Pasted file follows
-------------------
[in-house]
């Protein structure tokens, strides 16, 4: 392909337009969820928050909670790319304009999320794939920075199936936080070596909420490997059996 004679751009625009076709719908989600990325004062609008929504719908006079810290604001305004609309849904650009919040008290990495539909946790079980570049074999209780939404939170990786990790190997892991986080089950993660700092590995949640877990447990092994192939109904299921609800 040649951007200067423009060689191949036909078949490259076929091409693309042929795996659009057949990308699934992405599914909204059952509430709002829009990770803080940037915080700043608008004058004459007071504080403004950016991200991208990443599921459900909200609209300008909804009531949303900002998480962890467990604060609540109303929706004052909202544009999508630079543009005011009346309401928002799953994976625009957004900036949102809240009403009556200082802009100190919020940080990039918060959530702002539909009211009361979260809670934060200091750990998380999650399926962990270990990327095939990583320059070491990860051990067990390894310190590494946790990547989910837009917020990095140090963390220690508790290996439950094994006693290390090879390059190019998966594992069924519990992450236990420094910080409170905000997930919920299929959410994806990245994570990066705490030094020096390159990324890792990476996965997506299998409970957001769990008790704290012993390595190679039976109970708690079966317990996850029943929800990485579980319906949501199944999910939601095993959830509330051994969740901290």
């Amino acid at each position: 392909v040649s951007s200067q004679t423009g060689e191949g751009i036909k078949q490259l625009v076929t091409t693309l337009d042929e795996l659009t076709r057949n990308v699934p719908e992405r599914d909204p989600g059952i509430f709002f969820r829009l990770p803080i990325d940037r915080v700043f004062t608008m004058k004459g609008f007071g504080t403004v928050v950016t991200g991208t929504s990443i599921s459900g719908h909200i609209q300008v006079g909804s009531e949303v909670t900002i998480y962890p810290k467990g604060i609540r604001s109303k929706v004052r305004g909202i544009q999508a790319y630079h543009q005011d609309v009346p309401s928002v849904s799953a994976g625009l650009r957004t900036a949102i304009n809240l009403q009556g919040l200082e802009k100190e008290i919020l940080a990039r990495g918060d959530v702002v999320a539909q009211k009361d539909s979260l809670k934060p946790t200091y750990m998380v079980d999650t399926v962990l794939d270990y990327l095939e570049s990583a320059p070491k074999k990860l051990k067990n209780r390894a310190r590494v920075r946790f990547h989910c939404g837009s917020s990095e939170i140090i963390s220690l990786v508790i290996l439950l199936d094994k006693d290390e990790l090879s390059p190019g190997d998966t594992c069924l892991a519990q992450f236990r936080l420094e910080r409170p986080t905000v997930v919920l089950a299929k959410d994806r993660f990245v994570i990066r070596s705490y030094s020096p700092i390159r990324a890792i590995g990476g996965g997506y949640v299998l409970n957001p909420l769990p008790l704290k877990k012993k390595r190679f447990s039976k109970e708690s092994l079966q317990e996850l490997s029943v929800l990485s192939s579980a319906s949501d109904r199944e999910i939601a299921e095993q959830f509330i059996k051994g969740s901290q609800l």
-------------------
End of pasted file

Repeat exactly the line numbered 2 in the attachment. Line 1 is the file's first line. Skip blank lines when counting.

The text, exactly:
């Protein structure tokens, strides 16, 4: 392909337009969820928050909670790319304009999320794939920075199936936080070596909420490997059996 004679751009625009076709719908989600990325004062609008929504719908006079810290604001305004609309849904650009919040008290990495539909946790079980570049074999209780939404939170990786990790190997892991986080089950993660700092590995949640877990447990092994192939109904299921609800 040649951007200067423009060689191949036909078949490259076929091409693309042929795996659009057949990308699934992405599914909204059952509430709002829009990770803080940037915080700043608008004058004459007071504080403004950016991200991208990443599921459900909200609209300008909804009531949303900002998480962890467990604060609540109303929706004052909202544009999508630079543009005011009346309401928002799953994976625009957004900036949102809240009403009556200082802009100190919020940080990039918060959530702002539909009211009361979260809670934060200091750990998380999650399926962990270990990327095939990583320059070491990860051990067990390894310190590494946790990547989910837009917020990095140090963390220690508790290996439950094994006693290390090879390059190019998966594992069924519990992450236990420094910080409170905000997930919920299929959410994806990245994570990066705490030094020096390159990324890792990476996965997506299998409970957001769990008790704290012993390595190679039976109970708690079966317990996850029943929800990485579980319906949501199944999910939601095993959830509330051994969740901290």